Alyssa Serpentini Paints Landscape Art to Talk About Cannabis

Alyssa Serpentini has shown her cannabis art in Denver and is taking her talents to Miami soon.
Alyssa Serpentini has shown her cannabis art in Denver and is taking her talents to Miami soon. Courtesy of Alyssa Serpentini
When Alyssa Serpentini moved to Colorado twenty years ago, she didn't just find a new home. She also found a new passion, establishing herself as an artist and sculptor by breaking cannabis stereotypes through an artistic medium.

“My goal was to show art in a different way,” Serpentini says. “Creating cannabis art that’s layered, lush and rich in colors makes it different than what you’re used to seeing. It’s different than seeing cannabis depicted in a psychedelic style, like most people imagine it.”

Through landscape painting, Serpentini portrays cannabis in both a vivid and traditional setting, using standard acrylics, tints and glazing to showcase the plant in similar fashion to pine trees, wildflowers and other vegetation more commonly embraced by artists.

Even in Colorado, she knows this is a tough sell. "These things take time, and the idea is going to take a while,” she admits. “Hopefully, there will be a day when no one bats an eye when they see a cannabis painting in a bedroom or kitchen.”

According to Serpentini, she showcases cannabis alongside paintings of poppies to further normalize cannabis in the world of plant art in hopes of starting a broader conversation about marijuana use. With a recent art show at Spectra Art Space highlighting her cannabis pieces, the Park County artist is slowly establishing her concept.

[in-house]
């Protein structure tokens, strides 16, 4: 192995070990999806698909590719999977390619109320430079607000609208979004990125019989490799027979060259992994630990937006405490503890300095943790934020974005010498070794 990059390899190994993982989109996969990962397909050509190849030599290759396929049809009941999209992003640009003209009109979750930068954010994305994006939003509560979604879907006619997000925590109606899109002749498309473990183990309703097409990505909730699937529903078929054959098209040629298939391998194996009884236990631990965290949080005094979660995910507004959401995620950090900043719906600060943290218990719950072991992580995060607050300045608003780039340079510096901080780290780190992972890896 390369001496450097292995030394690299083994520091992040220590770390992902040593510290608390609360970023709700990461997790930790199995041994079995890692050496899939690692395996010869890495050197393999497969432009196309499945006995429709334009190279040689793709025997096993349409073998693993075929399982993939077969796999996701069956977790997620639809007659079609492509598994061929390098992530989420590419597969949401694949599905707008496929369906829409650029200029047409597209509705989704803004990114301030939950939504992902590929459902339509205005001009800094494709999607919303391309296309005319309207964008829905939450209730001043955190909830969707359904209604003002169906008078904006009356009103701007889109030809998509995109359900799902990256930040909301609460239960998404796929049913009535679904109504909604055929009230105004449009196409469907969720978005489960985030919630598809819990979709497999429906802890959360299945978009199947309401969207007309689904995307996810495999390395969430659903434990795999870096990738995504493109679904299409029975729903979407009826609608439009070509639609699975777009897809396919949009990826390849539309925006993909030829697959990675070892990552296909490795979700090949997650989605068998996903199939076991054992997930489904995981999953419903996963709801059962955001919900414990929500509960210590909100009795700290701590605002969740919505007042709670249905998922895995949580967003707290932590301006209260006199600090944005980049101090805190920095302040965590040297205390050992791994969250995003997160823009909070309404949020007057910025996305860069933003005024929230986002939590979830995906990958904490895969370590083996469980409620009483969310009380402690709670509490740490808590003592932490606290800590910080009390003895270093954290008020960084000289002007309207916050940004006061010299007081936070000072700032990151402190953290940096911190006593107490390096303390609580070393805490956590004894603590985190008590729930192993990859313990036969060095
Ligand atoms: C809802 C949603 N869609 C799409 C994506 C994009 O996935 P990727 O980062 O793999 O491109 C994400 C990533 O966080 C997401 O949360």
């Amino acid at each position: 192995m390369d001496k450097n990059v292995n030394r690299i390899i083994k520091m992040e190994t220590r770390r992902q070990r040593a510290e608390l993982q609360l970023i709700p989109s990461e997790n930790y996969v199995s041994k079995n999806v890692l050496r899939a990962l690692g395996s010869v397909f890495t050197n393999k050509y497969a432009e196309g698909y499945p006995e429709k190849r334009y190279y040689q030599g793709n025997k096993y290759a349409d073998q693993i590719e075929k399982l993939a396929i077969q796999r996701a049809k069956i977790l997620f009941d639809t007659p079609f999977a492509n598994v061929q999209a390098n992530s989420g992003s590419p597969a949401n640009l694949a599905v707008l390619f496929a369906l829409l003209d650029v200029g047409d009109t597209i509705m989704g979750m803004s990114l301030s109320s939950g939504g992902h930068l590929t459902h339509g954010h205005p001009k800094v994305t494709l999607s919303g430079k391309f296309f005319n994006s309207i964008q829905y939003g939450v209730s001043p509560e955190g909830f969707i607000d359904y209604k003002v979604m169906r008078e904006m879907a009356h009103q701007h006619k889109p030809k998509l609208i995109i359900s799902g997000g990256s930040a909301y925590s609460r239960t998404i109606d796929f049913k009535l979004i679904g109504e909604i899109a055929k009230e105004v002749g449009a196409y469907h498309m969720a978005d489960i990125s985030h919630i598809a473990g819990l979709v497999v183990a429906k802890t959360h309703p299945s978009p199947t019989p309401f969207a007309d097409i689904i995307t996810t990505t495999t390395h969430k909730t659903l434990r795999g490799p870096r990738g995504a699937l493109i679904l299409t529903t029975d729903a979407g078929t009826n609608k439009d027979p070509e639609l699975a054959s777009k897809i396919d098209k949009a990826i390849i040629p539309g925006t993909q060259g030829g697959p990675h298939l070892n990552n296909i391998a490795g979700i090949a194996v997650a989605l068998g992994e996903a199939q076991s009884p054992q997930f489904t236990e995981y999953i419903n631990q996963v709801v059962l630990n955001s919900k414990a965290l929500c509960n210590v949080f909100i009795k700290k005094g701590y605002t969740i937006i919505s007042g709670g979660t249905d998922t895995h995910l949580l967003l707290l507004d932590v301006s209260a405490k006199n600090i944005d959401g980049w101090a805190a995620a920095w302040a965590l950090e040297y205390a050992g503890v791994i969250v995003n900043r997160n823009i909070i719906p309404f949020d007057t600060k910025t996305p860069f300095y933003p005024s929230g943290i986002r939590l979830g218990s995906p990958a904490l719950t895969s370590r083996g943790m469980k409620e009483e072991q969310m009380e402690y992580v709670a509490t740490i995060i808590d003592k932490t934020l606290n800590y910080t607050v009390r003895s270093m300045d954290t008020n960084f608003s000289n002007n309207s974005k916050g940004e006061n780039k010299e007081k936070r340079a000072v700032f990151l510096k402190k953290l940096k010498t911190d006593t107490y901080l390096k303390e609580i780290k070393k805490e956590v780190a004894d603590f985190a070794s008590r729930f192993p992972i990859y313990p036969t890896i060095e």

click to enlarge Serpentini's work was recently shown at Spectra Art Space. - COURTESY OF ALYSSA SERPENTINI
Serpentini's work was recently shown at Spectra Art Space.
Courtesy of Alyssa Serpentini
“I wanted cannabis to be looked at with other things,” she explains, “so it can someday be in a normal gallery, where you usually don’t see cannabis. Other states still see cannabis as a bit of a shock value, so showing it in other places where cannabis isn’t as normal would be a great step to making it less taboo to talk about.”

Serpentini’s work incorporates hemp products, as well; she mixes her modeling compound with powdered hemp for environmental purposes. Her sculptures and paintings take up to two or three months to finish, especially if there are multiple colors to blend onto a canvas.

“I’m not sure what to call my type of art. It could be pop art, botanical or contemporary, maybe. But I just want it to send a message to people that cannabis is okay to talk about,” she says. “With representing cannabis in the same way as landscape art, people who are normally against cannabis [could] look at it in a whole different way.”

Serpentini and her cannabis art will be be going to Miami to host another art show in the near future, she says.
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